It's 76 A.D. during the reign of Vespasian, and Marcus Didius Falco has achieved much in his life. He's joined the equestrain rank, allowing him to marry Helena Justina, the Senator's daughter he's been keeping time with the past few years. But that doesn't mean all is quiet for Falco, Helena, and their two young daughters.
By trade he is an informer, a man who looks into sticky situations, and he's been hired to pry his errant brother-in-law away from a murder investigation. Which means Falco must himself take it on -- requiring that Falco and Helena travel to Olympia in Greece under the guise of being tourists interested in the classic sites to investigate the suspicious goings on and the shady dealings of a fly-by-night travel agency. With two woman already missing from the packaged tour, things only get stickier when two more -- including Falco's brother-in-law -- disappear. In See Delphi and Die, Lindsey Davis has created Falco's most complex and dangerous case yet.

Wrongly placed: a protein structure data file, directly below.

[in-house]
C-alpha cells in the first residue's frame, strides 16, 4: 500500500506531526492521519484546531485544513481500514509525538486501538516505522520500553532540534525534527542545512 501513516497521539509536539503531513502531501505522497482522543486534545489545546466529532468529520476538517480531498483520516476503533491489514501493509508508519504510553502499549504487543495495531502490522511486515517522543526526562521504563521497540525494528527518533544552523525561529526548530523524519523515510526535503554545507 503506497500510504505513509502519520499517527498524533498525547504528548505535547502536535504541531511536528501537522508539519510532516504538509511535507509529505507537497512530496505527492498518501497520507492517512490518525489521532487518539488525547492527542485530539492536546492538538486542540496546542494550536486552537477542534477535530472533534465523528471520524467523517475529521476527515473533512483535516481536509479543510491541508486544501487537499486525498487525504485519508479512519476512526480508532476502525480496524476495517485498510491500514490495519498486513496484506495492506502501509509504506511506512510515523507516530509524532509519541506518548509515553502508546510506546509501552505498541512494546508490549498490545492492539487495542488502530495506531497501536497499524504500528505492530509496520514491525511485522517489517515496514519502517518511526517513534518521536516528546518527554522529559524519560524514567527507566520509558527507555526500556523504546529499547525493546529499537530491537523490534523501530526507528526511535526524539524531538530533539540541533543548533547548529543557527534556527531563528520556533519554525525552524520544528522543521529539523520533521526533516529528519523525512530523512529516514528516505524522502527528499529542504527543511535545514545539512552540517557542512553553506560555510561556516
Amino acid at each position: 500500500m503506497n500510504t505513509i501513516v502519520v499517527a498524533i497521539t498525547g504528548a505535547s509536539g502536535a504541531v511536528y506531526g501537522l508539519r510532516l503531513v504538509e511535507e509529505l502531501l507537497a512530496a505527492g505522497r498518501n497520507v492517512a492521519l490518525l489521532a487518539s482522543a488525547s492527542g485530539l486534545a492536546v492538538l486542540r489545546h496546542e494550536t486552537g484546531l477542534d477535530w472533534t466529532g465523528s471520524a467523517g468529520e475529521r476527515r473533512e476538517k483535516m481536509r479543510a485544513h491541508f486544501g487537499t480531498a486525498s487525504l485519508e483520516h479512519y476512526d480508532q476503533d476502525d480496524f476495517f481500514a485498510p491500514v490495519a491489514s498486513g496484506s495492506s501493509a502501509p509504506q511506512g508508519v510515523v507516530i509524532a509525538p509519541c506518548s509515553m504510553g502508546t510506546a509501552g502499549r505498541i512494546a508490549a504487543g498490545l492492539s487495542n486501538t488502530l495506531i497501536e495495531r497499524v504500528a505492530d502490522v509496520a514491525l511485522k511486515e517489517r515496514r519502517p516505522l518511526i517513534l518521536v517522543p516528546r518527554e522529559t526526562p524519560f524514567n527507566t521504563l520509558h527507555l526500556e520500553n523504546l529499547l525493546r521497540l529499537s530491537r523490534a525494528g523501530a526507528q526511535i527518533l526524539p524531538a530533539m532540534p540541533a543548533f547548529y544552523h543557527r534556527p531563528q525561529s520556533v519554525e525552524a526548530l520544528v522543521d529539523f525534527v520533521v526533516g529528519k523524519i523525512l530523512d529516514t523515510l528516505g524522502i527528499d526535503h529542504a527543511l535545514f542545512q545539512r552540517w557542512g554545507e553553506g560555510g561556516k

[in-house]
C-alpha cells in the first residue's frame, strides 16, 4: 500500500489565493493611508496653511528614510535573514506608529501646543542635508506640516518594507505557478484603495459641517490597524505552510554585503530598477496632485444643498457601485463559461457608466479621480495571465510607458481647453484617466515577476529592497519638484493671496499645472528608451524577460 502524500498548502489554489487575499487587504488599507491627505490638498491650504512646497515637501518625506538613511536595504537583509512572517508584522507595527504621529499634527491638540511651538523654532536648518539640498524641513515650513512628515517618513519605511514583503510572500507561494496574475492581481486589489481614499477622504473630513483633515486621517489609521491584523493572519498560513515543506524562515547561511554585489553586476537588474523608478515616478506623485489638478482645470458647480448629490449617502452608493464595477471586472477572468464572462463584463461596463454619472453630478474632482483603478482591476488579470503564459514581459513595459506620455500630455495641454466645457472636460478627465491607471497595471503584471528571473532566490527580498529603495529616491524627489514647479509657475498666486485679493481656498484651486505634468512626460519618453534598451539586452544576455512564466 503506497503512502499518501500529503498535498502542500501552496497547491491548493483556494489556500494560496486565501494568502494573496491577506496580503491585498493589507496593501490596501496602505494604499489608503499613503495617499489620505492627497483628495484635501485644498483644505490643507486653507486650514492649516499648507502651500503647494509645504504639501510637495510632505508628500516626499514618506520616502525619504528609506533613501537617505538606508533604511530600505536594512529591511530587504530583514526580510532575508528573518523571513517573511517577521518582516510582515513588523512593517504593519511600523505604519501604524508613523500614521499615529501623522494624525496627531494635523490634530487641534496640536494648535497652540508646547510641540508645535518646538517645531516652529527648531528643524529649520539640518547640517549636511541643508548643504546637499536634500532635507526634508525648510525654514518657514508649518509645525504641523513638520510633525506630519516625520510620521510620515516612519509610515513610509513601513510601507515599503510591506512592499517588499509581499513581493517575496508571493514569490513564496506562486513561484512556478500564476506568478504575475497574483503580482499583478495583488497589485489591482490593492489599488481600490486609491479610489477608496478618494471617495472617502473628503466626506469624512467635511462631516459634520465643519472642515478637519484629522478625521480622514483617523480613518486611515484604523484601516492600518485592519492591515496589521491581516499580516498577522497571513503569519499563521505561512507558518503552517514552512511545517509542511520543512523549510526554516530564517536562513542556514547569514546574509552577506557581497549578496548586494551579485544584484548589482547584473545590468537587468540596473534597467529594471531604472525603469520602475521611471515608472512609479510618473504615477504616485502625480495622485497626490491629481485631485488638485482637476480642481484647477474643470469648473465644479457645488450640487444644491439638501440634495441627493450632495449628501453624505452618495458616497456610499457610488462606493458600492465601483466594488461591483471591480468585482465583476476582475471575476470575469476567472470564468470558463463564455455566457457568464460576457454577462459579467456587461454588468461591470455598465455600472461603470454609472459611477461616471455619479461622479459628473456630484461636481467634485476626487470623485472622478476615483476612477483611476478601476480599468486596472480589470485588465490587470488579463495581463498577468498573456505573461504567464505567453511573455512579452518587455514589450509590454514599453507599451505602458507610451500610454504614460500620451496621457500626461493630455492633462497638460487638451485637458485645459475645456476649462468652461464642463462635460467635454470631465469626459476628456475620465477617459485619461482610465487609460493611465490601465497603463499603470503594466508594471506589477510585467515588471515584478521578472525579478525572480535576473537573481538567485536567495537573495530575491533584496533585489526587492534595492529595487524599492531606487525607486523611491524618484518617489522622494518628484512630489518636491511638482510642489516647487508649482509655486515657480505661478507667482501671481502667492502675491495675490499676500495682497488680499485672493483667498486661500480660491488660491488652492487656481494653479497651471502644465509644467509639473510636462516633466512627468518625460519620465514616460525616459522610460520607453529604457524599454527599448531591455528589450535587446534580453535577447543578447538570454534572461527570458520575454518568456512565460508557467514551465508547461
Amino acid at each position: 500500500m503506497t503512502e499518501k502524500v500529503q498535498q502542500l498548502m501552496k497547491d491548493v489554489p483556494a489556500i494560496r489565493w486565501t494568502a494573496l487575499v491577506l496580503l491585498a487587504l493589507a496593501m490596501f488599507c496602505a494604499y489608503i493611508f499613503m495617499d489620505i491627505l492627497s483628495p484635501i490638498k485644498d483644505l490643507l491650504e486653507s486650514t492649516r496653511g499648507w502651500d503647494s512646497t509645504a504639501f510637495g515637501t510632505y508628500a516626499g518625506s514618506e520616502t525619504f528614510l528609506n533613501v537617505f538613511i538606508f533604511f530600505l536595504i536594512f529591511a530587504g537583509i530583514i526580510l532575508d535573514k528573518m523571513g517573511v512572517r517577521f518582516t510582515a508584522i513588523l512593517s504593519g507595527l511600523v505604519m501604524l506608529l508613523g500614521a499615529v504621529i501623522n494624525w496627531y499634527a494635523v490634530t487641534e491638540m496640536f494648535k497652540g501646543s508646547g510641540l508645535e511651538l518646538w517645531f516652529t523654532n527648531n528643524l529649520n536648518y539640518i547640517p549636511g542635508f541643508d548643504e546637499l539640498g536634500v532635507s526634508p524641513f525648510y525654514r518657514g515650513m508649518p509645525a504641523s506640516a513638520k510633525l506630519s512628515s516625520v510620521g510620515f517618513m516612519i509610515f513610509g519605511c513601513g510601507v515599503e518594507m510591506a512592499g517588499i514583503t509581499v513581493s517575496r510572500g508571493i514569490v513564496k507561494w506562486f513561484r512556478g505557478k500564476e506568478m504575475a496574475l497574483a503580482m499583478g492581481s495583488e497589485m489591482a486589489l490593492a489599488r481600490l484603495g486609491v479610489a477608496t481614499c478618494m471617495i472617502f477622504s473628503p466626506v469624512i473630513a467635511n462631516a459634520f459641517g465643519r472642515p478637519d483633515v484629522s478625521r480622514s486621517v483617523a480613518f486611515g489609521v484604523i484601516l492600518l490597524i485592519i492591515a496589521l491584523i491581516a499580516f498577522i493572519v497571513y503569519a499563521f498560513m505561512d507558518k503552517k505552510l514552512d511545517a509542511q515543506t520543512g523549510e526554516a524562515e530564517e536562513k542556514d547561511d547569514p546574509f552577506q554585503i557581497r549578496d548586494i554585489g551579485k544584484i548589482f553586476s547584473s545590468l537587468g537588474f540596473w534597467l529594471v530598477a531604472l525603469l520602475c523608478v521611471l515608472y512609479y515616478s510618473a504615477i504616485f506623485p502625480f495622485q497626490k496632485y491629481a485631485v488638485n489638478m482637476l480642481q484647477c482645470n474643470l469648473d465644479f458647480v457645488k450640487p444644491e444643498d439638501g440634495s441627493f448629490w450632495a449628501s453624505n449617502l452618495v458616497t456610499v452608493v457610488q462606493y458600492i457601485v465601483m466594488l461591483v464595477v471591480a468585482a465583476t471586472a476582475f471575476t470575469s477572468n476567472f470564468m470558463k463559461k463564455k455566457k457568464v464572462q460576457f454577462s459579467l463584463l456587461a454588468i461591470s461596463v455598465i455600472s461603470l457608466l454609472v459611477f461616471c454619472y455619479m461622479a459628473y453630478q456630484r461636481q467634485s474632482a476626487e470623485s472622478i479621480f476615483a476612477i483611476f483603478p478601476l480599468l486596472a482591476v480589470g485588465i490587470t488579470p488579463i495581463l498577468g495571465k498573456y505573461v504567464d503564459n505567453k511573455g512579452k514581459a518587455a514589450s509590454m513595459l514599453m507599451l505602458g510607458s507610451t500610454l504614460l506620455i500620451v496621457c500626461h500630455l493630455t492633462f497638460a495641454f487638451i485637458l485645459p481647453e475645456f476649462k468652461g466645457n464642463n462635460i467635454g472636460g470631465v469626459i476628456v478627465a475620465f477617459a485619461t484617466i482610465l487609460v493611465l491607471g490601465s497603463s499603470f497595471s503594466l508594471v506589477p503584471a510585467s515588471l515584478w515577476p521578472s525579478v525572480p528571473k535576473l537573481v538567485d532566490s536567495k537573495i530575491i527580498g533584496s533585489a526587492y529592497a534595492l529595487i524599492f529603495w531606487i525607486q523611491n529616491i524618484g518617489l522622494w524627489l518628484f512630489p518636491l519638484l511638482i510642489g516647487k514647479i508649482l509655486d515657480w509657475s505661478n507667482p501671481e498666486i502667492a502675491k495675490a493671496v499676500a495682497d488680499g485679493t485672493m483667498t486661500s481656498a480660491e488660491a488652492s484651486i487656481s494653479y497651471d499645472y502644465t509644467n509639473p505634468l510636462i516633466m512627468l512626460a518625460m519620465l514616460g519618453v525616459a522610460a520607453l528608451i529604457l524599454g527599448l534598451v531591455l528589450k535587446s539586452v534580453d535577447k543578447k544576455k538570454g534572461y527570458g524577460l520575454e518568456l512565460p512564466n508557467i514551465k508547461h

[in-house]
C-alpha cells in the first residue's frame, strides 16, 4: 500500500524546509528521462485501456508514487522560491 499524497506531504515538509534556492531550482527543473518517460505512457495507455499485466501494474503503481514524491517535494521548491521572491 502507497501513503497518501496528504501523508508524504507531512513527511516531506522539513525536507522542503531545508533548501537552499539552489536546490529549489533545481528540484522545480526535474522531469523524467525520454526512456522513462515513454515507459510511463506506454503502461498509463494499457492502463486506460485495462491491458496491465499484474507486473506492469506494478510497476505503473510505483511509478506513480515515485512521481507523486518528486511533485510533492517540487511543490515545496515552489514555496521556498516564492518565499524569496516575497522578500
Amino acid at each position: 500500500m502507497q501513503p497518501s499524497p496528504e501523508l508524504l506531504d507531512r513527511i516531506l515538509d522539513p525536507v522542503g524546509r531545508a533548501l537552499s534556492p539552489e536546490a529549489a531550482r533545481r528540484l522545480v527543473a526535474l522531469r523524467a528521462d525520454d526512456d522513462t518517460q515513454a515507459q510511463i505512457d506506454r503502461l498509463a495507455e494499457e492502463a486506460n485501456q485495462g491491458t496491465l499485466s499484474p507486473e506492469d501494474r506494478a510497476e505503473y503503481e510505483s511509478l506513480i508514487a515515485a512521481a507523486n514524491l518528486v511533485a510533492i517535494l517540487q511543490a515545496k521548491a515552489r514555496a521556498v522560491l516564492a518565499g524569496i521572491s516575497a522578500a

In Davis's engaging 17th ancient Roman historical to feature "informer" Marcus Didius Falco (after 2004's Scandal Takes a Holiday), Falco takes his deductive powers to Greece, where two young women tourists have died under mysterious circumstances. Accompanied by a large entourage, including his independent and sharp-witted wife, Helena, Falco soon finds that one tour, promoted by the shady Seven Sights Travel outfit, has a suspiciously high mortality rate. The long trail of corpses Falco uncovers puts the sleuth in danger of running out of suspects. While the way Falco unmasks the killer may be less than ingenious, the author's vivid picture of life in A.D. 76 and the sparkling characterizations, particularly the amusing byplay between Falco and Helena, will satisfy most readers. For those new to this popular series, which has a new publisher, Davis provides a short introduction to Falco and his world.
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See Delphi and Die
Great book but too many spelling errors.